Netflix is making a list and checking it twice
Over the past week Netflix has utilised its access to our viewing habits to release what was intended to be a couple of humorous stories – a person in the UK has watched Bee Movie, the animated film starring Jerry Seinfeld, 357 times this year, and as of Monday 53 people had watched A Christmas Prince every day for the previous 18 days. While the cartoon binger was later revealed to be a mother in Scotland with an ‘obsessed’ 10-month-old, the ‘A Christmas Prince’ revelation on Twitter was met with some criticism. Namely, that the multi-million pound business was using its access to data about its users to publicly judge and mock customers; this led to discussions around fears for the future of consumer privacy. It all just feels a little creepy.
On a lighter note, for those wondering what A Christmas Prince is, the ‘Netflix Original’ has become a bit of a viral phenomenon itself this week. The festive film made on a shoestring budget (think American, made-for-TV, Hallmark Channel schmaltz) has gathered a bit of a cult following due to it being so-bad-it’s-good viewing. We can confess that a member of the Siren team has watched the film (for research purposes only, of course *ahem*) and we concur. We hated it and loved it in large, equal amounts. You can’t help but be enamoured and entertained by its inadequacies; from the ridiculous storyline and the cheap sets to the questionable acting and numerous plot holes. Forget Love Actually, A Christmas Prince is the absolute cheese-fest that we all need to add to our essential Christmas viewing lists.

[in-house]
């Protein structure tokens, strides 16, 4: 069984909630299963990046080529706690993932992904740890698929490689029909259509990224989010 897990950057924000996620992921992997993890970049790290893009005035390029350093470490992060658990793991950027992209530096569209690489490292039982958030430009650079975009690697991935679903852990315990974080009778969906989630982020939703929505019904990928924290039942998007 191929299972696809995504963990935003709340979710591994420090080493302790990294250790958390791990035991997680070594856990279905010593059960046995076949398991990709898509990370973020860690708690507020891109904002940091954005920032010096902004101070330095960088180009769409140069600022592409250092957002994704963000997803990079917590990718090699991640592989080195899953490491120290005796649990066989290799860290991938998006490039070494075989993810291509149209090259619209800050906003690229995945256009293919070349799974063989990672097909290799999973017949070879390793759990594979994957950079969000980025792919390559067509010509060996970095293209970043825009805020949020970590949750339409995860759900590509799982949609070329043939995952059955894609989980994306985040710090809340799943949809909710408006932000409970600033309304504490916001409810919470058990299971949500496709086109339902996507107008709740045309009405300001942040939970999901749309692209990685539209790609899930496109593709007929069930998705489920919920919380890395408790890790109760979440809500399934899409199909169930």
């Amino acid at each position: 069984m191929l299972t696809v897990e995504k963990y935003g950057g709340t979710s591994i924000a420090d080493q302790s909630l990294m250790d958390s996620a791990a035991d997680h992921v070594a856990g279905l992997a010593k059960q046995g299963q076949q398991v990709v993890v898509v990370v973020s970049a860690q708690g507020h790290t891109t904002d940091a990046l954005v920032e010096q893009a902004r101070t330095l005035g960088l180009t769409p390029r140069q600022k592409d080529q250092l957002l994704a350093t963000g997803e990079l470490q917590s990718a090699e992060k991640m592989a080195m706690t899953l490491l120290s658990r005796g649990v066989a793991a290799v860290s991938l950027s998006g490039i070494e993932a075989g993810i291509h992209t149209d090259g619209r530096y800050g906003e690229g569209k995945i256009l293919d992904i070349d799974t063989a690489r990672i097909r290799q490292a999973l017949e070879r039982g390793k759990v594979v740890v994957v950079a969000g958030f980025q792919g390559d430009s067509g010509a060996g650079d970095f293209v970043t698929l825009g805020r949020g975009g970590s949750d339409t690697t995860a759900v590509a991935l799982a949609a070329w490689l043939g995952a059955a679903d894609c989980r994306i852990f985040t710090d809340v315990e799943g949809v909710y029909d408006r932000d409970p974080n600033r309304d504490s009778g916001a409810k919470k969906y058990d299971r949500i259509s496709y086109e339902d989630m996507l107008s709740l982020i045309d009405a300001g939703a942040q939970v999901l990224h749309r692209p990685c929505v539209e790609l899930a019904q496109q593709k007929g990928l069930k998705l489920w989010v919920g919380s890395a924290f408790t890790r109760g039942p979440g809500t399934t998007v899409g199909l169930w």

Are you on trend this Christmas?
There have been many trends to come and go on t’internet in the last few years, unicorn food, planking, ice bucket challenges, they come and go only to pop up years later on your Facebook feed as an embarrassing memory. Definitely one of our favourite trends this year is the festive pineapple!
Instagrammers have been taking to the photo sharing network to upload snaps of their bedazzled Christmas pineapples complete with lights, baubles and tinsel. Could it be a sign that climate change is making Christmas a tropical affair, could it be a sign of madness or could it be a sign that people clearly have too much time on their hands? Who cares! It’s Christmas! We love them for their glitz and undeniable camp-factor, and we bet they will go ever so well with a nice Christmas ham.
Follow hashtags on Insta
Facebook-owned Instagram launched a small but important update this week, the ability for users to follow a hashtag rather than just other users.
When users search for a hashtag on the photo-sharing app, they will now be given the option to “follow”; photos with that hashtag will then start appearing in the feed. The upgrade continues Facebook’s drive to connect users with other people outside of the usual accounts they follow.
The algorithms involved will apparently filter out spammers who piggy-back off of a popular hashtag, and users will have the power to label posts as inappropriate and uninteresting in the top-left drop-down menu on each image.
The update has the potential to change the way brands interact with customers online, with digital communities forming and growing around specific hashtags. However, it also represents Facebook’s continued homogenisation of its assets which hasn’t always been a success; replicating stories on Facebook hasn’t really taken off, it remains to be seen if “groups” will take hold on Instagram.
Nice bit of crumpet
Who doesn’t love a crumpet, maybe with honey, maybe with jam, or Andrew’s personal favourite creation, Marmite and melted cheese (ooh yum). Turns out, as Warburtons discovered this week that “Crumpet Creations” is something very different to what the bread brand thought.
Asking social followers to share their best #CrumpetCreations to win tickets to a Christmas show, the family baking brand was in for a bit of a shock when it turned out that the hashtag was already claimed… by the “furries” fettish community. Needless to say, the fur-pas (sorry!) generated a lot of press when those with a penchant for dressing as furry-animals (with outfits made by a company called Crumpet Creations) started submitting their photos.
Warburtons very quickly changed their hashtag and breakfast will never quite be the same again.